LONDON — It was supposed to be Boris Johnsons big post-Brexit budget, the moment when manifesto promises of an infrastructure revolution and the “leveling up” of the U.K.s regions were underpinned by cold, hard cash.
Instead, when Johnsons freshly minted chancellor, Rishi Sunak, stands up in the House of Commons on Wednesday, only one word will dominate the headlines: coronavirus.
With stock markets sliding amid fears of a serious slowdown in global economic growth, Johnson and Sunaks grand plans have been buffeted by events beyond their control.
But despite the uncertainty and the delays for some of the bigger tax-and-spend decisions, there are still things Sunak can do now to “provide immunity” for the economy (as former Chancellor George Osborne put it) from the worst impacts of coronavirus — and to lay the groundwork for the governments long-term plans.
“There are two things he needs to do,” said Tim Pitt, who worked as a special adviser to the previous two chancellors and is now a partner at business advisory firm Flint.
“Hell want to show [hes got a] grip on the coronavirus issues immediately. But hell also want to show some progress on the wider leveling-up agenda: more infrastructure spending, more research and development spending — albeit much of that will now come later in the year with the spending review and the second budget.”
Sunak, determined to ensure the budget isnt just remembered for coronavirus, said on Tuesday it would invest “historic amounts in British innovation and world-class infrastructure.” The Treasury said public investment overall would be at its highest level since 1955.
The detail may have to wait, but for now, here are five key areas where the chancellor can deliver this week.
Shore up the NHS and care system
Sunak has said the National Health Service “absolutely, categorically” will get “whatever it needs” to cope with coronavirus.
But what does that look like?
The health services biggest problem is the workforce — and the Conservatives 2019 manifesto promised 50,000 more nurses. But with coronavirus expected to peak within months, extra cash for hospitals will have to focus on shorter-term priorities, rather than the long-term project of training up more staff.
That said, cash will be needed if retired doctors and nurses are to be brought back onto the wage bill, as the government has indicated could happen.
“I think well see more money for the NHS to be spent on things like urgent care equipment, hiring retired doctors and nurses and possibly shoring up supplies of key medicines,” said Pitt.
The Nuffield Trust think tank warned last week that the NHSs long-standing hospital bed shortage — the U.K. has around half the beds per 1,000 people that some other comparably wealthy countries can call on — could leave “less room for maneuver in an emergency,” so this may also be a focus for short-term funding.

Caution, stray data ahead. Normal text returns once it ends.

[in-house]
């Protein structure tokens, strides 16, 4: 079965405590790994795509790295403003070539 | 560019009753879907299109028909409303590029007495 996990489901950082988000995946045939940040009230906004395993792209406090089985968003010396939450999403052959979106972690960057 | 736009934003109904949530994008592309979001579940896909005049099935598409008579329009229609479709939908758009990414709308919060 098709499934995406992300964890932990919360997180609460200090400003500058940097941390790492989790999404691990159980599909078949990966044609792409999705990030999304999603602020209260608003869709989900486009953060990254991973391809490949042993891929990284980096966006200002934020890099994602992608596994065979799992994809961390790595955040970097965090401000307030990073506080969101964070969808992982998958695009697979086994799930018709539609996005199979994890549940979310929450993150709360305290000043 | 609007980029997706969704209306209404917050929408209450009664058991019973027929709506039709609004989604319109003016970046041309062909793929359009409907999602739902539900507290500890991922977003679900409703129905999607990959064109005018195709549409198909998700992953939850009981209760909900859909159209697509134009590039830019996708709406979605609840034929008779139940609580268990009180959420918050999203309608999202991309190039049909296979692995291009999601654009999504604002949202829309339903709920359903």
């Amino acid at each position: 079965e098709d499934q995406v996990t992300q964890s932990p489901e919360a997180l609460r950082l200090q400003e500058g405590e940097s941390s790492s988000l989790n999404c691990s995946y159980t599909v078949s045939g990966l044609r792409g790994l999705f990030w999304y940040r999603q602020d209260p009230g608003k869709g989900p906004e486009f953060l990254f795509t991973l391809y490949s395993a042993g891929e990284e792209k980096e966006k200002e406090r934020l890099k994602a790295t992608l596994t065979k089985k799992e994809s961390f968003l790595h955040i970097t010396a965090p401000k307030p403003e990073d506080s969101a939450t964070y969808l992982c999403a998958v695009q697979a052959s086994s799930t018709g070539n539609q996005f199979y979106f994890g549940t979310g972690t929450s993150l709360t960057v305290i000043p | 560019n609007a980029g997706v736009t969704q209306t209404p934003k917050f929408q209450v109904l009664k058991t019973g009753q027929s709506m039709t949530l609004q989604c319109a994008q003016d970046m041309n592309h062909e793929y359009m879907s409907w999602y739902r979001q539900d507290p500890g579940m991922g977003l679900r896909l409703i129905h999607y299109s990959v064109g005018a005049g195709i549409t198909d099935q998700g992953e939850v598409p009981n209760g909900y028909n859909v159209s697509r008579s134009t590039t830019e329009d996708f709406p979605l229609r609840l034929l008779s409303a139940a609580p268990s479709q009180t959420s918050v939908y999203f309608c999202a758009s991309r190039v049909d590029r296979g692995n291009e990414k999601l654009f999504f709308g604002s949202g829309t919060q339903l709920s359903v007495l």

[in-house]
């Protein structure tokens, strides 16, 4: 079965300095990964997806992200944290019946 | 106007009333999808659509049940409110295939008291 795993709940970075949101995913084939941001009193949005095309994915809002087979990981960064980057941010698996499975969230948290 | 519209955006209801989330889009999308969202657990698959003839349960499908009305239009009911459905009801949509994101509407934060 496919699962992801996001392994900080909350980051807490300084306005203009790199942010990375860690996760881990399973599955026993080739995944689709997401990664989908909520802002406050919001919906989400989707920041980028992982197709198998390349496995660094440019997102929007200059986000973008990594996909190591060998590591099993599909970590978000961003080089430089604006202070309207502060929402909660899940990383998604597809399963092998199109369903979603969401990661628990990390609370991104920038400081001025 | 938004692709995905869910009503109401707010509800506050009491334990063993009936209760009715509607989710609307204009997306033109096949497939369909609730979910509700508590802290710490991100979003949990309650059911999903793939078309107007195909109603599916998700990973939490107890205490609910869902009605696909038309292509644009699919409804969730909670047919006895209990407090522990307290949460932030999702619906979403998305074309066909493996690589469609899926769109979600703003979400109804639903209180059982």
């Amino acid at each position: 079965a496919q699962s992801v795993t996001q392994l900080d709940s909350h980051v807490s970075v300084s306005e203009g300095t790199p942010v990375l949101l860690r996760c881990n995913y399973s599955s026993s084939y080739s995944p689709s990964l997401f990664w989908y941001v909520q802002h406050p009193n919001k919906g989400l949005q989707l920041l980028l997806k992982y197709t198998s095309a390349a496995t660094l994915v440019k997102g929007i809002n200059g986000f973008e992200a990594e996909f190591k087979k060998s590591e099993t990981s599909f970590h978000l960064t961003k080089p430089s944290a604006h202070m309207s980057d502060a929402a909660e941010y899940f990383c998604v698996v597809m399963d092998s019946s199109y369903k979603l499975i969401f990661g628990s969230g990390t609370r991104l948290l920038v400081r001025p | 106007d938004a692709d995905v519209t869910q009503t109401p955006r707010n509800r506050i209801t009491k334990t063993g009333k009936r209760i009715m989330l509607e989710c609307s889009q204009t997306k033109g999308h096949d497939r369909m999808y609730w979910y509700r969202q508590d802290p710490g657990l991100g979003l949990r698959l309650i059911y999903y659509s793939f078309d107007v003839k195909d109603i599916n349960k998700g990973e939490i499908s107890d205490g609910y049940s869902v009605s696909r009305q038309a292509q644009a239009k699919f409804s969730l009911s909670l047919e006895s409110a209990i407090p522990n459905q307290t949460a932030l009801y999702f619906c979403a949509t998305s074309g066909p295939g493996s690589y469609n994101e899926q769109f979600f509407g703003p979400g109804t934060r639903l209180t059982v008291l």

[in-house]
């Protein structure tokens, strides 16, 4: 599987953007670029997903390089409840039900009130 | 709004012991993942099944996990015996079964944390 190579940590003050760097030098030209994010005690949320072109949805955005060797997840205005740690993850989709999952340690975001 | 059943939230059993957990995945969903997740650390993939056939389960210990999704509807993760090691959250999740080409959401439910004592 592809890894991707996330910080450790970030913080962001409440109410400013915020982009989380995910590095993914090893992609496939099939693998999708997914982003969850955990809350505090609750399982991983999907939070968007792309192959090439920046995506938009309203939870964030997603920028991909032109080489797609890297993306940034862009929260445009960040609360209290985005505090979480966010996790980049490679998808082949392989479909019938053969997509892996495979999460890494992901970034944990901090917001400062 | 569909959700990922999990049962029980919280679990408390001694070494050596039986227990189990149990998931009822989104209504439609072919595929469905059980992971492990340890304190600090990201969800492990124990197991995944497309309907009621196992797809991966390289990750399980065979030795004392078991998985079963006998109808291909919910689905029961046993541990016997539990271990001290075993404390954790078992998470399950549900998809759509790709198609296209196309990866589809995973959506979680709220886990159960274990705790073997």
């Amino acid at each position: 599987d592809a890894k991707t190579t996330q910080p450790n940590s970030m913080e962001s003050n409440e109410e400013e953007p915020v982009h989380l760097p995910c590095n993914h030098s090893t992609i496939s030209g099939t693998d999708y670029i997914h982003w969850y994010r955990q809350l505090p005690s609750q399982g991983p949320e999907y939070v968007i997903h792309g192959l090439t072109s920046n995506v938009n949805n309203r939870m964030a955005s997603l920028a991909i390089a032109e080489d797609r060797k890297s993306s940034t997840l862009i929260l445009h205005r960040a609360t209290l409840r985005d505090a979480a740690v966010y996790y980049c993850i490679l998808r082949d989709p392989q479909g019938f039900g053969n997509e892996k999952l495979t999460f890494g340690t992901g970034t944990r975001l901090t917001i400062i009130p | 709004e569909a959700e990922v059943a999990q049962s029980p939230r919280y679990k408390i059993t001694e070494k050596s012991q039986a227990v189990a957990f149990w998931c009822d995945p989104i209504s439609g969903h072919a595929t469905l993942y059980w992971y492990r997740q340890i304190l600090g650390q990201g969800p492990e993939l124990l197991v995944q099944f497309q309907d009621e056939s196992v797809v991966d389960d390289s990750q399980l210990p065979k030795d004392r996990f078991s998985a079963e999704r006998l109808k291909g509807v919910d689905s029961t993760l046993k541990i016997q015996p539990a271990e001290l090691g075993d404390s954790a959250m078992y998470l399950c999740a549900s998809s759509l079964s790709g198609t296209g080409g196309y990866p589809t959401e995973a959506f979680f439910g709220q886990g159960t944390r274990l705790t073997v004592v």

But its not just about the NHS. Local councils that partly fund care services for the elderly — and which are also in charge of public health spending — will also be hoping for an emergency injection of cash.
Small business rescue
The U.K. businesses most at risk from a coronavirus slowdown are small and medium-sized enterprises.
Already promised a lot in the Conservatives 2019 manifesto, the SME sector is now calling for help from government with far greater urgency.
“Its all about cash flow this year,” said Craig Beaumont, external affairs and advocacy director at the Federation of Small Businesses (FSB). “How do you protect a small business from coronavirus? How to do you keep people from being let go? How do you support the self-employed?”
The federations chief ask is to increase Employment Allowance — a tax relief for businesses — from £3,000 to £4,000. The Sun reported that the chancellor will indeed deliver on this front.
“The two areas they seem to be focusing on quite rightly is making sure businesses … have got the financing and the cash in the short term they need to survive,” said Pitt. “They will be looking at what they can do in terms of providing guarantees for loans given by commercial banks, for example. The other one is extending the time HMRC [the tax office] gives businesses to pay their tax bills.”
Relief on business rates — a tax on properties used for business purposes — is another way the government could give small firms a helping hand to cope with the outbreak. The FSB wants to see the current 33 percent “retail discount” for small shops, cafés, bars, restaurants and pubs increased to 50 percent.
Get started on infrastructure
While the £100 billion National Infrastructure Plan scheduled for release alongside Wednesdays budget has been delayed (in part to allow Sunak, who has only been in the job a few weeks, time to get to grips with it), around £20 billion worth of manifesto commitments are still likely to be allocated, Pitt said.
These include pre-announced plans for additional flood defenses and improvements to the electric car charging network to help deliver the governments goal of net-zero carbon emissions by 2050.
Pitt said budget-watchers should also look out for spending on a British version of the United States Defense Advanced Research Projects Agency (DARPA), a plan spearheaded by Johnsons chief adviser, Dominic Cummings.
Level up (a bit)
While this budget could be more about firefighting than grand strategy, Sunak may lay the groundwork for reforms aimed at delivering the governments “leveling-up agenda.”
Sunak has already said he will announce a reviewRead More – Source